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The rebirth of NWT constitutional development


When action is taken by governments that deserve attention and support, even in these times of Covid supremacy for media attention, I feel an obligation to do so.

Premier Caroline Cochrane's recent announcement of a new policy on jurisdiction over resource decisions, made in conjunction with Indigenous Government leaders is a major step forward in our territory, an event that seemed very unlikely under previous administrations. To state that "the protocol recognizes that we are co- governments on this territory, the GNWT is not the higher government, " is a strong and meaningful move.  

As co-chair of the last constituent  assembly held in the NWT on Constitutional Development, in 1996, I remember very well the 200 people assembled from all walks of life in the North, supporting the concept of twin tracks of government in the NWT, public and Indigenous. Coming out of the Bourque Commission of the early '90s with its wide ranging recommendations on structure and power sharing, and in the context of our soon to be status as a territory separate from Nunavut, the assembly was a love-in, a sense of our destiny, as a unique and beautiful part of Canada.  

Within weeks after that, with strong support from the federal government, the GNWT, under Premier Nellie Cournoyea pulled the plug on any funding for that public effort. Subsequent governments have made some efforts, but the strength of those efforts have been less than complete. The public has been taken out of the equation entirely, the work that has been done, has been in negotiation between political units. 

Devolution was the last and largest transfer of authority from the federal government to the public government in the NWT. The original deal was a take it or leave it arrangement designed by the Harper cabinet based upon recommendations by an Alberta crony. The devolution deal sought to change completely the hard fought for rights of indigenous governments. The fact that the GNWT was willing to give up their support of certain indigenous powers to get devolution should surely say to those Indigenous governments that they need to get more formal relationships, bound by a constitutional process.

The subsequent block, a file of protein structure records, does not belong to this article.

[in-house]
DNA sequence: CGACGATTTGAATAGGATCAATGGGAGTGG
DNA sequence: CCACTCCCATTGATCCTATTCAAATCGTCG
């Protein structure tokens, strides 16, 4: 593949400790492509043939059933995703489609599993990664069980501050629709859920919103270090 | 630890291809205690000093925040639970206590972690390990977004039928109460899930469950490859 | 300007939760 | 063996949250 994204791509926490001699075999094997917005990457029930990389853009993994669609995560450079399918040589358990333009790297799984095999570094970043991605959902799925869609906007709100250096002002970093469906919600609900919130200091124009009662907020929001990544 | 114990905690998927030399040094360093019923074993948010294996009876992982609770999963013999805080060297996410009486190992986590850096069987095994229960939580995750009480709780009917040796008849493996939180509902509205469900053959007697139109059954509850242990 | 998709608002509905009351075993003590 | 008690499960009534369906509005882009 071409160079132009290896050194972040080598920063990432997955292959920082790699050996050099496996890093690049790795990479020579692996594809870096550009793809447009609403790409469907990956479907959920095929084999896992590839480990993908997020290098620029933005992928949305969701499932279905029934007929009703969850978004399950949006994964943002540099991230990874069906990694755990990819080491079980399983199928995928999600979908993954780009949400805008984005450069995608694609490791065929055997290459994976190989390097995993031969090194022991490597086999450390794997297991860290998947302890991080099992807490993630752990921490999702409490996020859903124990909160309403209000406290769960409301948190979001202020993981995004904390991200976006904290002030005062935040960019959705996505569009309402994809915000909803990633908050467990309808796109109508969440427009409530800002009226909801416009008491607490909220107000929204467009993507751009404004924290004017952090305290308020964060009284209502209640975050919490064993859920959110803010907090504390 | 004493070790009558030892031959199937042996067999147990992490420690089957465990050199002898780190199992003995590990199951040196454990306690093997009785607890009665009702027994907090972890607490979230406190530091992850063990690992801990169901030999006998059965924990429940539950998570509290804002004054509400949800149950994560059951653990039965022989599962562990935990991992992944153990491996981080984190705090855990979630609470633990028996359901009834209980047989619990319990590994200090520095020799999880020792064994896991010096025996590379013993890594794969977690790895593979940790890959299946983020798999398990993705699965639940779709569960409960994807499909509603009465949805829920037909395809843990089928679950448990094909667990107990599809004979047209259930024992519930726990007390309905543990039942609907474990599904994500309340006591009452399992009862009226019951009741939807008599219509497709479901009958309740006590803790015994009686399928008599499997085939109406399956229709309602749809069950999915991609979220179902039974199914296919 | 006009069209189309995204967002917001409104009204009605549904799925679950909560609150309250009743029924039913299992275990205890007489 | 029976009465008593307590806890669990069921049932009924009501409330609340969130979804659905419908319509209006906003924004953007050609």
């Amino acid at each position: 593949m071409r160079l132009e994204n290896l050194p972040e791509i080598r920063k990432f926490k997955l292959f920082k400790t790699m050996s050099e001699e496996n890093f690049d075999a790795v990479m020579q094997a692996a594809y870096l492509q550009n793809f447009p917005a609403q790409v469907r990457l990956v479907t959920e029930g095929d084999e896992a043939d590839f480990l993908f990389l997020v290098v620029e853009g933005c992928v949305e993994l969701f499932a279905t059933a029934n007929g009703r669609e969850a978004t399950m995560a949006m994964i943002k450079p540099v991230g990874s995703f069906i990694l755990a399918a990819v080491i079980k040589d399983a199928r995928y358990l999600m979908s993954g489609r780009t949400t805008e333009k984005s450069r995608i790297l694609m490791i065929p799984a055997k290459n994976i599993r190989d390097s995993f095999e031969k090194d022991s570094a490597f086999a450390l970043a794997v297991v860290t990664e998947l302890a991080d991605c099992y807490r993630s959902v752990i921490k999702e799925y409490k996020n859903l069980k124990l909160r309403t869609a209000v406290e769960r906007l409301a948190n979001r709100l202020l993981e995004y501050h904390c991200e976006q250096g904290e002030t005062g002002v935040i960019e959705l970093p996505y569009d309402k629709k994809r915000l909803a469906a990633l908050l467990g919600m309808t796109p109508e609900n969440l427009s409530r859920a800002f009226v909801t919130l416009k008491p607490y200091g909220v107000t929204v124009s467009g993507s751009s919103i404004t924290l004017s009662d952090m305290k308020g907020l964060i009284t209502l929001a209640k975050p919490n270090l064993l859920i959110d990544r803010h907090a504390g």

One very interesting part of the devolution agreement is Chapter 6. This led me, as the sitting MP, to support the bill. After trying everything to change the poison pill in the legislation, the presence of Chapter 6 in the bill gave me some hope that we could move ahead in the NWT. That section opened the door for the GNWT to enter into shared jurisdiction relationships with Indigenous governments. So the premier's statement, made without the support from the federal government, and I have heard, from her bureaucrats as well, has its strength in legislation. 

Where do we go from here? Are we at the whim of future governments to keep up this idea? Will Indigenous governments be satisfied with words from one premier and cabinet,  lacking a legislated certainty? Will developers ever invest with surety in a territory whose practising jurisdiction is lacking finality? How about we members of the public? Where is our input, our understanding, our approval and our support? 

The Electoral Boundaries Commission which starts this year has been touted by CBC in a headline as a constitutional process. It is not. It is a process to determine the better working of public government. It is not designed to deal with shared jurisdiction. However the public process that is outlined will give some impetus to the question. 

It would be foolhardy to suggest that the Canadian Constitution would be opened up to provide room for the goals of our territory. It would take a large majority of the provinces to include us in their club. Likely the best we could accomplish would be to amend the NWT Act of Parliament to give us a platform for our directions. Over time, as we demonstrate the rightness of our collective vision, more certainty could be demanded. 

We can truly build a unique and noteworthy part of our country, where past injustices are overturned and where Indigenous rights of first peoples form a great and significant path forward. We need the engagement process to start again. 

Perhaps out of our recovery from this shadow of pandemic can bring a renewal of our constitutional efforts. We have learned over the past year how much we need unity of purpose to deal with crisis. 

It may be the best time to  come to grips with that which can unite the people of the NWT.